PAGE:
War of the Rebellion: Serial 108 Page 1283 Chapter LXIII. MISCELLANEOUS REPORTS, ETC.

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Opposite side the Chickahominy-

At Forge Bridge................................ 8

At Long Bridge................................. 8

At Bottom's Bridge............................. 8

About one mile from Bottom's Bridge is the

Holcombe Legion of cavalry and two pieces of

artillery, not more than....................... 250

At Charles City Court-House is the Forty-second

Battalion Virginia Cavalry (formerly the Thirty-

second Battalion).............................. 240

At Chaffin's farm, six miles above Drewry's

Bluff, is Hunting's [Hunton's] brigade,

fragments of regiments, not more than an

aggregate of................................... 800

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Aggregate...................................... 1,314

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Aggregate of force between here and Richmond... 1,367

I am certain of the correctness of the foregoing at this date. The plan I propose is this: Send all the cavalry (effective) in this department to this vicinity and organize it into a column for a rapid movement. This can be done without the knowledge of the enemy, if the cavalry can be sent here at night and encamped on an adjacent farm out of sight of the main road. While this is being done I can send out scouting parties of infantry, and by the aid of guides now here nearly if not all the pickets and couriers on this side the Chickahominy can be captured. Taken into consideration by the enemy with recent movements here, this will occasion no alarm. Then let the cavalry column start so as to reach Botton's Bridge at 3 o'clock (a little earlier would perhaps be better) in the morning. That bridge is now standing. If it should be destroyed in the meantime, no matter. We know a ford for cavalry just below it. Once across the stream we have a run of twelve miles. The Holcombe Legion would be surprised and captured or driven pell-mell into Richmond, our cavalry following, running the gauntlet of the works. Past these, we are safe, for they are not inclosed, nor are they auxiliary. The road is not obstructed. This accomplished, the remainder of the work would be easy. The exact locations of the prisons and prisoners are accurately known for our purpose. They would need no material aid from us. The terror which our presence would inspire would enable them to release themselves. The location of the arsenal is known, and also that it contains arms and ammunition enough to place in the hands of such of our men as would be able to bear them. There are officers enough there to organize and command them. Carriages and ambulances could be pressed into service to any extent needed. Whether the city could be pressed not would depend upon circumstances which cannot now be foreseen sufficiently clear to decide. There has not been a time since the war began when the auxiliary force around Richmond was so small as at this time. The city has never been before so entirely helpless for defense. The best troops in the world could scarcely recover from such a surprise as the one proposed in time to make an effectual resistance.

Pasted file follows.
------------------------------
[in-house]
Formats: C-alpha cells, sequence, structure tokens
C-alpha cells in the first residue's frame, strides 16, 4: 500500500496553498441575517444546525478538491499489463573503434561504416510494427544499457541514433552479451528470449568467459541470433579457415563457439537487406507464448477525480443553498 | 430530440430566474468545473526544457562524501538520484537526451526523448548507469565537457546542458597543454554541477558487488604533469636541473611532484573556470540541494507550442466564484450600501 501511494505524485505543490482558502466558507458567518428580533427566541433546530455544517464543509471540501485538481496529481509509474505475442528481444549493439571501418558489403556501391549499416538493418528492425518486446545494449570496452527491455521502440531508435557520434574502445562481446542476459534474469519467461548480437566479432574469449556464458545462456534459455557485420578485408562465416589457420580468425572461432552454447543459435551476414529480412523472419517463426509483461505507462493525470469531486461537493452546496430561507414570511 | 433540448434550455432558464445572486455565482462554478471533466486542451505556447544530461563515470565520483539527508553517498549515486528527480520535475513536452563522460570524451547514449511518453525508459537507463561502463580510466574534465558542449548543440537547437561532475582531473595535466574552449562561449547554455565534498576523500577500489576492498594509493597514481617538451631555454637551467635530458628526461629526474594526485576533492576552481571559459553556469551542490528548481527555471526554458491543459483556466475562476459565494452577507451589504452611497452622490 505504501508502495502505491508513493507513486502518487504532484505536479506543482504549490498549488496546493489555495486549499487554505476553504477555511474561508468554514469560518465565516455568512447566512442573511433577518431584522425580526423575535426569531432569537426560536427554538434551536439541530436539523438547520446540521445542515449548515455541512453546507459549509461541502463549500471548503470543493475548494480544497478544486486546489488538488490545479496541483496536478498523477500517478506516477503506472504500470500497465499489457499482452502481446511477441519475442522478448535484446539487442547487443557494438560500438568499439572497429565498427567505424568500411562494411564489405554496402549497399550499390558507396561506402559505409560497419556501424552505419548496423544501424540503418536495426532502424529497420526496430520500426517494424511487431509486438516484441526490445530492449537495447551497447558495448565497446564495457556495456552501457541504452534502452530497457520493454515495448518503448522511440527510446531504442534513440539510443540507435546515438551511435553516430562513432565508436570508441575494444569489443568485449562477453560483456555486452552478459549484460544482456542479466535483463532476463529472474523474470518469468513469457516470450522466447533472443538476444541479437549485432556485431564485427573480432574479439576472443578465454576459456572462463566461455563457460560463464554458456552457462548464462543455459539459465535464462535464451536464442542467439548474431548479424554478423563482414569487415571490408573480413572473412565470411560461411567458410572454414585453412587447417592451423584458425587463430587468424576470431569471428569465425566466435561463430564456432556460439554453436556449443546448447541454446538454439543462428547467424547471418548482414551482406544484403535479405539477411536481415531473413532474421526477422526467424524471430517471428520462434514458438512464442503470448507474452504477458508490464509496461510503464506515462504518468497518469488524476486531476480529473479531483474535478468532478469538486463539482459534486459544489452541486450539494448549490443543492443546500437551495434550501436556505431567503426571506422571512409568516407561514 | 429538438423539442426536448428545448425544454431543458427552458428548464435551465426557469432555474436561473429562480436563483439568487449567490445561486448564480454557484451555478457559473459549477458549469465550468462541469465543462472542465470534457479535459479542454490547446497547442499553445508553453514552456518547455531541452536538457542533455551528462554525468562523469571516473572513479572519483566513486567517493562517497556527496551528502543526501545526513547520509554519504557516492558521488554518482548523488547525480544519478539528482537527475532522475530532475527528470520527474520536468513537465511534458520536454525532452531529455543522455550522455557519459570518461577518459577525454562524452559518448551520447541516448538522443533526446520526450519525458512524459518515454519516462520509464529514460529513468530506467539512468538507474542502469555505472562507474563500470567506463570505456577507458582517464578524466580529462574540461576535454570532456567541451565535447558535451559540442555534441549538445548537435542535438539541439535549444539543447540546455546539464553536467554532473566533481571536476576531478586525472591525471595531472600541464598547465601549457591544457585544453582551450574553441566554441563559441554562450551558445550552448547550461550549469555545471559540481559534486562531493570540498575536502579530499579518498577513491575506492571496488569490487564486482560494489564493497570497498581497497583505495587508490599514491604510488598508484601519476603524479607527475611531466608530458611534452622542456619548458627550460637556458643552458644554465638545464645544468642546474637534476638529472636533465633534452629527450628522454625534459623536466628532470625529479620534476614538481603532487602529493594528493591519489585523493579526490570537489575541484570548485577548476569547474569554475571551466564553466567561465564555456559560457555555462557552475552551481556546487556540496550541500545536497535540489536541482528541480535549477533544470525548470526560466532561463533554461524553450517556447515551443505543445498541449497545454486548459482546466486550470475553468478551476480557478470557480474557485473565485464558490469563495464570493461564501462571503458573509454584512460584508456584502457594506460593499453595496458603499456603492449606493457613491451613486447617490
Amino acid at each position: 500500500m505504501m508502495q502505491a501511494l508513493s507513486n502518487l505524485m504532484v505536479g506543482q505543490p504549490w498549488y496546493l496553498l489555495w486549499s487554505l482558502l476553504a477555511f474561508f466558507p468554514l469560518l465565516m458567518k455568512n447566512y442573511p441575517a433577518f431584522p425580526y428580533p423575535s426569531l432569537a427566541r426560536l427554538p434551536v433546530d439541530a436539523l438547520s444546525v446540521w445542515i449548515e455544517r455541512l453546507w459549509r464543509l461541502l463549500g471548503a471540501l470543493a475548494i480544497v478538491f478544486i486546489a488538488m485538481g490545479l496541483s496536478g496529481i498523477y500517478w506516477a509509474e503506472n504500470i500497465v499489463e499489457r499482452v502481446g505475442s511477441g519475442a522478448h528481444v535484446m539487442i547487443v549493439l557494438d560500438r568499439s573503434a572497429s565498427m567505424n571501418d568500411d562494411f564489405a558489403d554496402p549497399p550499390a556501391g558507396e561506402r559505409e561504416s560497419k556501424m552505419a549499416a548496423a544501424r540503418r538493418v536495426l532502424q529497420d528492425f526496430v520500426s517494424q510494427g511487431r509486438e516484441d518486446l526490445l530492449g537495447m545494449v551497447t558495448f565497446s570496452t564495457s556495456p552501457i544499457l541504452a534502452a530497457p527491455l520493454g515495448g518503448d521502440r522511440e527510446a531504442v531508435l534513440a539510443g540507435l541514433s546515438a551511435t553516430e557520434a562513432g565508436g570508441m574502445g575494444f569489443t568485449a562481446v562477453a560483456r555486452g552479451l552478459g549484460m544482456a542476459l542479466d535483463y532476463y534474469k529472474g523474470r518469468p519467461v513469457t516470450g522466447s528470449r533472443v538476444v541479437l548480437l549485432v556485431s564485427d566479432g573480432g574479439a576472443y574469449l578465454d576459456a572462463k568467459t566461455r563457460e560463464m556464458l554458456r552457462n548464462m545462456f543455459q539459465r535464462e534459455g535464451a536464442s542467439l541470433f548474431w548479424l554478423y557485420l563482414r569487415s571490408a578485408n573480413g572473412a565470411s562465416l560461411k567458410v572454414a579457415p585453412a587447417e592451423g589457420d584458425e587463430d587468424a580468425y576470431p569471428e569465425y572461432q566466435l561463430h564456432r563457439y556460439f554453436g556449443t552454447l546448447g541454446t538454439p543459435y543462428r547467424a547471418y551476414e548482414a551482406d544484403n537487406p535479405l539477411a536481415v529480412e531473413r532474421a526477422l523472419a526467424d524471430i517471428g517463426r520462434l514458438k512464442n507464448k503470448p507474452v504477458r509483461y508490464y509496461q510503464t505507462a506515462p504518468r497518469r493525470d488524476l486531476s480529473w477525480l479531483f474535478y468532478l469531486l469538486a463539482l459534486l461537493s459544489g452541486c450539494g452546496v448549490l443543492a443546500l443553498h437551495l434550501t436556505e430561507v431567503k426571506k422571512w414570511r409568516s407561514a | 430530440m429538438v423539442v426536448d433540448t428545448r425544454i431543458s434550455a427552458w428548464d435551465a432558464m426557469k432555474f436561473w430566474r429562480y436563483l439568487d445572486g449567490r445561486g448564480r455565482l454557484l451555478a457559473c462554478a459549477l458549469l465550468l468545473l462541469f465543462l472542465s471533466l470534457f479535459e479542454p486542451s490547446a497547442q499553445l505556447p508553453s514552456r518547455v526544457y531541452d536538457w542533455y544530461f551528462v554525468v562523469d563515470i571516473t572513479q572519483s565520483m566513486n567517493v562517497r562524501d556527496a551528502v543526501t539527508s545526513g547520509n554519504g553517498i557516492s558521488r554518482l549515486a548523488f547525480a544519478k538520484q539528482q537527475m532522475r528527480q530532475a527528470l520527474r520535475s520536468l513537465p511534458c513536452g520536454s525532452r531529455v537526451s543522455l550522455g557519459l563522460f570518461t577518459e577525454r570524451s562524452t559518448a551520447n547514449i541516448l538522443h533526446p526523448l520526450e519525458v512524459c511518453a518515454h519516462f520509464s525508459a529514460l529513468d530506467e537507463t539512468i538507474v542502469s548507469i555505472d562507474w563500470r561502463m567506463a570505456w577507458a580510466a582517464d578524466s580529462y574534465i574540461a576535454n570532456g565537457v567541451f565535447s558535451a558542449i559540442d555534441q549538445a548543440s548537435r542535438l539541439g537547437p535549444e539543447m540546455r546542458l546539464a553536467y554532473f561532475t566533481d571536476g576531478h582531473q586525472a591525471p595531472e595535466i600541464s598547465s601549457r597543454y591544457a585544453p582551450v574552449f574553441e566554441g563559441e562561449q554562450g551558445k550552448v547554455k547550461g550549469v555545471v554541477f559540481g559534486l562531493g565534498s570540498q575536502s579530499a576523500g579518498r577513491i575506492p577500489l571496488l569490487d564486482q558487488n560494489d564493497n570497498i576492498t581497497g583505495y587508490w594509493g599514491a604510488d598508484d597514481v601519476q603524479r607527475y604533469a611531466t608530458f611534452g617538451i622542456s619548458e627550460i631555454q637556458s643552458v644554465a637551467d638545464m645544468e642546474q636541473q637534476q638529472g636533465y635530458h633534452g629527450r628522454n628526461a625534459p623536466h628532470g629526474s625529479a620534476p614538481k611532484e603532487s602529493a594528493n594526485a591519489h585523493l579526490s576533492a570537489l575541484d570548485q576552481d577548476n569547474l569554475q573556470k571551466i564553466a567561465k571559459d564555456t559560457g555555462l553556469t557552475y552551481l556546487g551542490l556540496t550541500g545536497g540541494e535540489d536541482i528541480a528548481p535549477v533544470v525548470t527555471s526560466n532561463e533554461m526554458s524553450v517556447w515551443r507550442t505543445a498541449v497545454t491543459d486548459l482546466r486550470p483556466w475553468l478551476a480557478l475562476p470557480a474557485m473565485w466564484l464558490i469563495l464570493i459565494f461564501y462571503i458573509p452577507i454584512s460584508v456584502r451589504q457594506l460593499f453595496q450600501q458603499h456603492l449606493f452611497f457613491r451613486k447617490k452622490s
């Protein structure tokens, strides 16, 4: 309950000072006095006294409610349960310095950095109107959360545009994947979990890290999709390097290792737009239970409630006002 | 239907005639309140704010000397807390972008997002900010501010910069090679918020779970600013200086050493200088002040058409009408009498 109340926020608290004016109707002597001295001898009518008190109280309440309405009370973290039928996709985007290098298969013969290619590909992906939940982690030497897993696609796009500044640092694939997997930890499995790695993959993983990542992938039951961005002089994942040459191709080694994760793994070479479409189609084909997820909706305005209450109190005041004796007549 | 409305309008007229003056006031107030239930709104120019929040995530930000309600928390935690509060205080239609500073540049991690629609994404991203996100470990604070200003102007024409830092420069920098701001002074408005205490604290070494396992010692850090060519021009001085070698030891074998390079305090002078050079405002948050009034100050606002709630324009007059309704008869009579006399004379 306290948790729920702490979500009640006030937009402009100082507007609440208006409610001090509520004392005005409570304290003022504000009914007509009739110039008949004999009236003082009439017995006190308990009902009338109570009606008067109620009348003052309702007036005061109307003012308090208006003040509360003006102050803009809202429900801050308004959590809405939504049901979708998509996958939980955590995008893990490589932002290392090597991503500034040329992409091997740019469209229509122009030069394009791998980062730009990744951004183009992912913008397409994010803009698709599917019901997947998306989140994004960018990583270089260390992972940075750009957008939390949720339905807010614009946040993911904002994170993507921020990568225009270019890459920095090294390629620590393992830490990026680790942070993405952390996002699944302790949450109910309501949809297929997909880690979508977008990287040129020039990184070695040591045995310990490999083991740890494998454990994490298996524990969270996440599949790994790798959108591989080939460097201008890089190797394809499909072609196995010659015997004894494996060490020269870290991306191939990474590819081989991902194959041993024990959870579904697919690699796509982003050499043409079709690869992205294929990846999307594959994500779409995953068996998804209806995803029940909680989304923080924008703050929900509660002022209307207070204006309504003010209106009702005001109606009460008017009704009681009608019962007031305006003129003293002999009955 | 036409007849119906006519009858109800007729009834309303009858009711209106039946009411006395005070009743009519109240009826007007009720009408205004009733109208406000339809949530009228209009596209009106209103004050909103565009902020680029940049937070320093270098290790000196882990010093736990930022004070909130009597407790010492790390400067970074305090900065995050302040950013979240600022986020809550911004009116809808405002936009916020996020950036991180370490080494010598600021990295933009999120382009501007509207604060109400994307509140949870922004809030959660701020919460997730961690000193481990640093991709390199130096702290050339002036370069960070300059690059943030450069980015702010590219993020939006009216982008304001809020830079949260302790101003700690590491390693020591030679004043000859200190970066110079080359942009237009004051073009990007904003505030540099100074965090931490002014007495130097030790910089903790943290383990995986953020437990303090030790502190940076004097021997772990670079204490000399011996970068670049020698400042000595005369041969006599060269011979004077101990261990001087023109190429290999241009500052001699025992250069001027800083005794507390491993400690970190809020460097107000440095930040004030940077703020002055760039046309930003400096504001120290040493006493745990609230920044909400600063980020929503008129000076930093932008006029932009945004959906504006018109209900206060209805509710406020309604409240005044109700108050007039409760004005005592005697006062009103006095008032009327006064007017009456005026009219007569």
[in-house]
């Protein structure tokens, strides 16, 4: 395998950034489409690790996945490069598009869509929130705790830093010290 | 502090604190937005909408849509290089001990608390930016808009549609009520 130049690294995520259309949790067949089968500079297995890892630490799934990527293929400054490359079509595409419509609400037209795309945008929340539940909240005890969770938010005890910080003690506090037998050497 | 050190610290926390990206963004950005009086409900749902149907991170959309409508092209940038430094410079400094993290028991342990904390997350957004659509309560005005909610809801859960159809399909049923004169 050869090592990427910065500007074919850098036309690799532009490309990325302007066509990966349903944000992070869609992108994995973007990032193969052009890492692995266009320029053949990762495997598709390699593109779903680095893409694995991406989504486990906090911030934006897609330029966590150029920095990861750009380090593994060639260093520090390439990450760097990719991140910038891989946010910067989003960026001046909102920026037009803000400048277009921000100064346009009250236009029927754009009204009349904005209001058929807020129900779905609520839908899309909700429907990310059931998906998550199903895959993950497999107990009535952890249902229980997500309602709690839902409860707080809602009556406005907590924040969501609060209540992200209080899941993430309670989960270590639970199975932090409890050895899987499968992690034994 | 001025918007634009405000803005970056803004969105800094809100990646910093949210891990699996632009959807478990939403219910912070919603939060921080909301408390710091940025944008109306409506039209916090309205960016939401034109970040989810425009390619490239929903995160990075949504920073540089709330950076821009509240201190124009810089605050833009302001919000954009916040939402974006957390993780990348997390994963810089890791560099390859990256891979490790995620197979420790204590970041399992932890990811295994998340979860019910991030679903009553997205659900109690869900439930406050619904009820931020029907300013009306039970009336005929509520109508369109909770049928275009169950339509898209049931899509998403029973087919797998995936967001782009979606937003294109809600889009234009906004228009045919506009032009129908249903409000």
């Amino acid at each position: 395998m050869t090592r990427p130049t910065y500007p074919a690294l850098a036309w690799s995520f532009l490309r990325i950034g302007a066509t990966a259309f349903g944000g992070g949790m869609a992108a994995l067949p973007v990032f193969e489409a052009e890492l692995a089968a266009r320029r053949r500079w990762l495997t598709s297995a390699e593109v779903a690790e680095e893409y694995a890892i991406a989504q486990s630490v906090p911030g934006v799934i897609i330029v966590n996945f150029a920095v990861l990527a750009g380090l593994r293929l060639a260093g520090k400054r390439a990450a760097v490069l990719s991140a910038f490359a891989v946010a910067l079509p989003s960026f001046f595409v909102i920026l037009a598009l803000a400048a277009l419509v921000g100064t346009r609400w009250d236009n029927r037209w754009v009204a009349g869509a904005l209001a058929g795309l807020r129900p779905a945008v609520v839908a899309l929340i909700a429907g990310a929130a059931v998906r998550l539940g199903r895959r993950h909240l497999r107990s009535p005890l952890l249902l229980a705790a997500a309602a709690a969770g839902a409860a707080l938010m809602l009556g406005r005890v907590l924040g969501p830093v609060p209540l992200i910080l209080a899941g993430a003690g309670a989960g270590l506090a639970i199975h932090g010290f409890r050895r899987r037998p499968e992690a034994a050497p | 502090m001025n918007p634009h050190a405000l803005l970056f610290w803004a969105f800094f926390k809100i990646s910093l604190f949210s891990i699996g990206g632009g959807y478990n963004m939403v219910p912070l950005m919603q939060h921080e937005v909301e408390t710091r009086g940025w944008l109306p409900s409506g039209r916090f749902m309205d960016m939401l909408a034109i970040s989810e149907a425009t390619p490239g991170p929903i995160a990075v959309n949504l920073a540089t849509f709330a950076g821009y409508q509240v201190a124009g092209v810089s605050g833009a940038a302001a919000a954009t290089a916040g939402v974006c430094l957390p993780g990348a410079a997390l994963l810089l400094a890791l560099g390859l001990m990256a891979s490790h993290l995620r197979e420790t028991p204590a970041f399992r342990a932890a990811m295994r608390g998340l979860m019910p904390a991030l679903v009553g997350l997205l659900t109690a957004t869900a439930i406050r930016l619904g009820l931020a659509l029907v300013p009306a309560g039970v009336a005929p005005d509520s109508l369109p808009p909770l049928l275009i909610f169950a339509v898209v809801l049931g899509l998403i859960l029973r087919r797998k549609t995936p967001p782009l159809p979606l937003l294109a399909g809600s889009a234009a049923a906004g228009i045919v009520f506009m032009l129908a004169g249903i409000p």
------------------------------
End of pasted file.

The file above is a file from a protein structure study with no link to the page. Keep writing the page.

The garrison of Richmond at present is of the most ineffective troops of the so-called Confederacy. They would be overwhelmed completely with the shock of alarm, and the arming and organizing of our friends could be sufficiently advanced to remove all possibility of danger before any force could be gathered to oppose them. I have thought of this thing for more than a year, and have always believed it to be feasible. Now, the known weakness of our force and the activity of our scouting parties here, the feeling of confidence on the part of the enemy and his utter helplessness, all combine to make the moment propitious for striking a terrible blow. I beg of you not to understand that I would make the command of the expedition a condition of giving it my most cordial support. Not at all. I will further it with all the resources of